Walk Softly, Stranger (1950): Romantic Noir

Walk Softly, Stranger (1950)

A gambler on the skids pulls a heist as a final gambit after adopting
a false identity in a small town and falling for a rich crippled woman
(1948 RKO. Directed by Robert Stevenson 81 mins)

Cinematography by noir veteran Harry J. Wild
Screenplay by Manuel Seff and Paul Yawitz (adaptation of play by Frank Fenton)
Art Direction by RKO stalwart Albert S. D’Agostino, and Alfred Herman

Starring Joseph Cotten and Alida Valli

Although Walk Softly, Stranger was made before The Third Man (1949), its release was said to have been held off until after The Third Man to leverage the star appeal of Joseph Cotten and Alida Valli.  But the movie was panned by very faint praise from Bosley Crowther in his New York Times review on the film’s release, and is a sleeper.

I have always had a soft spot for Joseph Cotten, the modest everyman with unflinching decency and incredible loyalty, and I always fall in love with Alida Valli, Italy’s sensuous incarnation of Ingrid Bergman. Both these actors bring depth to this essentially b-romance with a noir arc, and Spring Byington is superb as the landlady who takes Cotten under her wing. The story is unusual enough to sustain interest until the climax, which is brief but effective. The script is literate and elegant, while also peppered with witty throwaway lines. There is a beautifully sardonic scene on the cusp of the climax with a car crashing into a billboard displaying a pointed advert.

The theme of the past catching up with noir protagonist is integral to the resolution, and Cotten toughens his persona credibly when he has to deal with an accomplice on-the-run and in confronting his pursuers. When he brutally punches his accomplice it is truly shocking, as such a violent reaction is at odds with his sincere affection for his landlady and poetic romancing of Valli.

This is a slow-moving noir with a hint of the classic women’s picture in the wooing and in the final redemptive scene, but rewards you with an honest story and memorable characters.

If you want dark dames and city streets menaced by violence, look elsewhere.

Walk Softly, Stranger (1950)Walk Softly, Stranger (1950)

15 thoughts on “Walk Softly, Stranger (1950): Romantic Noir”

  1. Salut! Tony D’Ambra,
    Je n’ai jamais regardé “Walk Softly, Strangers» avec Joseph Cotton et Alidi Valli. Au fait, où en est-bosley Crowther commentaires se termine et commence la vôtre? Je suis confus?!?

    DCD 😉


  2. Tony, I must confess that I honestly know nothing about this film, but I will ask Allan is he knows of it. In any case you do make it sound reasonably interesting, and like you I also have a soft spot for Joseph Cotten. “An honest story” and “memorable characters” are really all you could rightly expect from this. I see our good friend Albert D’Agostino is here again, and his tech contribution alone would make this a look-see. Too bad it isn’t presently available on DVD.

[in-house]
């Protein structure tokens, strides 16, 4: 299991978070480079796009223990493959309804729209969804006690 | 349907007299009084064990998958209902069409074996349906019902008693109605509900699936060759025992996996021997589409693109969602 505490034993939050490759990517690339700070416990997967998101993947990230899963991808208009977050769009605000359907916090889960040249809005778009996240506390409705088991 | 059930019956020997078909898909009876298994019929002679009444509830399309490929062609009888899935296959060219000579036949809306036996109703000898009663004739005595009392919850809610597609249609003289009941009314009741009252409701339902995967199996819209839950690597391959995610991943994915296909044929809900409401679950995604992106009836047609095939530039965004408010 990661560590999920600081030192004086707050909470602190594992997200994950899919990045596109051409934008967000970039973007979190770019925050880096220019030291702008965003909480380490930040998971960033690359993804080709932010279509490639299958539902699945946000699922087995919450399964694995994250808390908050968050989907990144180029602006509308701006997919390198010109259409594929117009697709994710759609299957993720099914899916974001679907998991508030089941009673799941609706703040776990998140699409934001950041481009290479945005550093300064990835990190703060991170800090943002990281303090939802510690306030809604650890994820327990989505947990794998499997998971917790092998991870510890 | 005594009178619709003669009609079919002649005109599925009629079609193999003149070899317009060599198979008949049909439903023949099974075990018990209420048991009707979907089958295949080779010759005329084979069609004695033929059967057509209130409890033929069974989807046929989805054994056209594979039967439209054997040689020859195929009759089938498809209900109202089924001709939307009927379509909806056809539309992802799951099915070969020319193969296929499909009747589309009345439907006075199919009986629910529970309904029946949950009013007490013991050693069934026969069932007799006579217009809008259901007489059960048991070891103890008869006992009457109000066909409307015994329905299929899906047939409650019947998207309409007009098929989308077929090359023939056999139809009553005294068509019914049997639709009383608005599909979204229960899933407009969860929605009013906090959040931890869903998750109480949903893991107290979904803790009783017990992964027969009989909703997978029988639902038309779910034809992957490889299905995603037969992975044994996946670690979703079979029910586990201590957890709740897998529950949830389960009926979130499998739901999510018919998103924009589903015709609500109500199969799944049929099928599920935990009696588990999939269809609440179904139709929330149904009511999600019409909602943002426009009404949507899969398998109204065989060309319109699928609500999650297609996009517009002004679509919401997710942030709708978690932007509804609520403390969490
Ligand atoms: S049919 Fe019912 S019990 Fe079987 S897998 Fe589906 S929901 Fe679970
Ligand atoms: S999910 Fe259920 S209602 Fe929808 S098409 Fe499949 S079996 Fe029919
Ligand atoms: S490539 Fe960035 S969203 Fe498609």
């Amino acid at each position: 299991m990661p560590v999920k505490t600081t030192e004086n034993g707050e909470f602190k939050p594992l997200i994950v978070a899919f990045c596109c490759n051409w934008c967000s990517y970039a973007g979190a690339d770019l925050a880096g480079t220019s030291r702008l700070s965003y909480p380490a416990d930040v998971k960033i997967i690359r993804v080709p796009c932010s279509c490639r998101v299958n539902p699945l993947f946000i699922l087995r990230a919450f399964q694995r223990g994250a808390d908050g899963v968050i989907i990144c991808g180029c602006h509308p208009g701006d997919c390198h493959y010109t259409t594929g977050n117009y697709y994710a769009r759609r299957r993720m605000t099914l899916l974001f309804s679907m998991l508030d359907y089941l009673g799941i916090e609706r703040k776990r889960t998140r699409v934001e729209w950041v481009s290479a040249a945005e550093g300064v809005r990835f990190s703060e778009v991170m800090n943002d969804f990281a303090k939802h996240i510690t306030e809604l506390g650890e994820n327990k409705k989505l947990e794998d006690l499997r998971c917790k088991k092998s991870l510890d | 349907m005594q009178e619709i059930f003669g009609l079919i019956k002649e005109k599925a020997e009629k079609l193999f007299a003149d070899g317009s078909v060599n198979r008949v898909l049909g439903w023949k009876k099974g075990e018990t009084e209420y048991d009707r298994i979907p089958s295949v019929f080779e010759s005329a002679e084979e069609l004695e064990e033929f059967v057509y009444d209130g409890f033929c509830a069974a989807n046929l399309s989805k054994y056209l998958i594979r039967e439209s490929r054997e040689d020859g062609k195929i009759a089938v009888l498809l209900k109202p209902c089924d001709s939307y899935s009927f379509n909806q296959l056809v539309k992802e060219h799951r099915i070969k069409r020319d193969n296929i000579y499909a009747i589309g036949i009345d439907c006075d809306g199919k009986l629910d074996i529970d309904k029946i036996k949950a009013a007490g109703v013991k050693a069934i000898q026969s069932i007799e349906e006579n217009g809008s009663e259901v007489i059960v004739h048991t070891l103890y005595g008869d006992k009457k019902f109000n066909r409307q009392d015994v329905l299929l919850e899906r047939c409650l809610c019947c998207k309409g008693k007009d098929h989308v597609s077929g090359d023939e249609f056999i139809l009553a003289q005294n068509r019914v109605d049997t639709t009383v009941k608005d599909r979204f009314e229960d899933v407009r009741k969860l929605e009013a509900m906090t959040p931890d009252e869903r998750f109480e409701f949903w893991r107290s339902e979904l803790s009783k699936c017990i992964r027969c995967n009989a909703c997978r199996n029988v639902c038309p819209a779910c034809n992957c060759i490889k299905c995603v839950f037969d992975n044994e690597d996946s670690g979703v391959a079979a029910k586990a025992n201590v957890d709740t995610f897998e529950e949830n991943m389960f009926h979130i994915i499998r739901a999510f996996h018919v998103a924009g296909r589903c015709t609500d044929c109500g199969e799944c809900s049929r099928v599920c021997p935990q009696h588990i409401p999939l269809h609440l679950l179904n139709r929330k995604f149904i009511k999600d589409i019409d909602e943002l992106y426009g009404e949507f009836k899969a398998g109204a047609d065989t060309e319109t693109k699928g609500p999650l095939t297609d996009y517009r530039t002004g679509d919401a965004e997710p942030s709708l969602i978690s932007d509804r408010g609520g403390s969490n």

3. Of course I failed to mention that another teaming of Cotten an dValli would make anyone’s pulse quicken. THE THIRD MAN is in my humble opinion the greatest British film ever made.


  4. Tony, this is quite a special little film, and thank you for pointing out its attributes. I love these lines: ” I have always had a soft spot for Joseph Cotten, the modest everyman with unflinching decency and incredible loyalty, and I always fall in love with Alida Valli, Italy’s sensuous incarnation of Ingrid Bergman.”

    And you’re right, though the film cannot compete with, say, Out of the Past, for depicting the cruelty of fate and the past of the protagonist catching up with him, this is nonetheless a very worthwhile effort all around. Great review!


  5. I’ve been looking for it on e bay and elsewhere, and so far (unfortunately) I haven’t come across it. As a huge fan of THE THIRD MAN the casting really intrigues me. I will keep trying.


  6. It should be noted that Turner Classic Movies shows this from time to time.

    Not sure if you gentlemen get TCM. Perhaps next time they air it (which should be in December, since Joseph Cotten is their Star of the Month that month), I could record a copy or two. 🙂


  7. Hi! Tony, Sam, and Alexander…
    @Tony, Thanks, for mentioning author Andrew Spicer’s book “Film Noir:Inside Film because I purchased it late last year and just placed it aside, now my “curiosity” has been “piqued” again!…Now I am giving it a second look!

    @Sam, Stop your searching!…Because you will receive an early Christmas gift!…Because Alexander is correct! Walk Softly, Stranger will air on TCM December 23, 2008. 10pm…Check your local listing!

    @Alexander, “Warm up! the “barbie” no, not the grill, but your (dvdr) in order to record copies of “Walk Softly, Stranger” for Sam and Tony.

    dcd 😉


  8. Hi! Sam,
    I know this really “nice” go to man (Whom I purchase films from…Believe me this man is responsible for my “instant” film noir collection!…I just started collecting film noir 2 and half years ago!)
    that live in Canada and he have a “master list” of hard and not-so-hard to find films.
    I can email you his “master list” if you want me to and additional information in order for you contact him only if you want to!…(The same invitation is also offered or extented to Alexander and Tony too!…

    …Yes, he do have “Walk Softly,Stranger” on his list, but your best “bet” is to let Alexander, record a copy of “Walk Softly,Stranger” for you
    on December 23, 2008.

    dcd 😉


  9. Hi! Sam, Alexander and Tony…
    I just sended my very “nice” Canadian friend your request and now I am now waiting for his response!…once he response, hopefully, in the “affirmative” I will email you all the information.

    dcd 😉


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